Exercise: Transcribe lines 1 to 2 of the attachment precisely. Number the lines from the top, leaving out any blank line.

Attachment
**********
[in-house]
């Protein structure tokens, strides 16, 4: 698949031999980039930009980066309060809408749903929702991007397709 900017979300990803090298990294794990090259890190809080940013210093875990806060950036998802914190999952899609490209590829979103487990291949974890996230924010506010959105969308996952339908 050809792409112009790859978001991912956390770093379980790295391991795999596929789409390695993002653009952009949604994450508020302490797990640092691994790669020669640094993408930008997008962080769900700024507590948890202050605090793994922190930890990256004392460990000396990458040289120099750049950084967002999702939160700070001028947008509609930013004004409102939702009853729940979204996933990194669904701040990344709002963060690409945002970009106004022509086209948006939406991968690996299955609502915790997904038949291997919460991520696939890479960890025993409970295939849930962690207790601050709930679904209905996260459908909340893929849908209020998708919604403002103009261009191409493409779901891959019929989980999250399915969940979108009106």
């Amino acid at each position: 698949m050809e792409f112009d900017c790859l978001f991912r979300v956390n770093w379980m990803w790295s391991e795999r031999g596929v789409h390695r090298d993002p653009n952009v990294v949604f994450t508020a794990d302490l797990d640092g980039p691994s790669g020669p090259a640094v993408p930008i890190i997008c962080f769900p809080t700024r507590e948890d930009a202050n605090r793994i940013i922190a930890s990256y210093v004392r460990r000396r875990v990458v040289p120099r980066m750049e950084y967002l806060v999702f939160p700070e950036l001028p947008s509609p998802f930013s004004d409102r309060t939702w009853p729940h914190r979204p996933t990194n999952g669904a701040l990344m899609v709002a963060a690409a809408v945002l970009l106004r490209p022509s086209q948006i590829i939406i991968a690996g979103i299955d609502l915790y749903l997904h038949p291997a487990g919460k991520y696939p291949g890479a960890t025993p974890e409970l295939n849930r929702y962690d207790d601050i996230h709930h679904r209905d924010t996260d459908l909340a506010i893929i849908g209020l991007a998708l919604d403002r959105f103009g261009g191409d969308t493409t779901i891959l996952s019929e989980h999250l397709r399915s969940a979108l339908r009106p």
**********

[in-house]
């Protein structure tokens, strides 16, 4: 698949031999980039930009980066309060809408749903929702991007397709 900017979300990803090298990294794990090259890190809080940013210093875990806060950036998802914190999952899609490209590829979103487990291949974890996230924010506010959105969308996952339908 050809792409112009790859978001991912956390770093379980790295391991795999596929789409390695993002653009952009949604994450508020302490797990640092691994790669020669640094993408930008997008962080769900700024507590948890202050605090793994922190930890990256004392460990000396990458040289120099750049950084967002999702939160700070001028947008509609930013004004409102939702009853729940979204996933990194669904701040990344709002963060690409945002970009106004022509086209948006939406991968690996299955609502915790997904038949291997919460991520696939890479960890025993409970295939849930962690207790601050709930679904209905996260459908909340893929849908209020998708919604403002103009261009191409493409779901891959019929989980999250399915969940979108009106």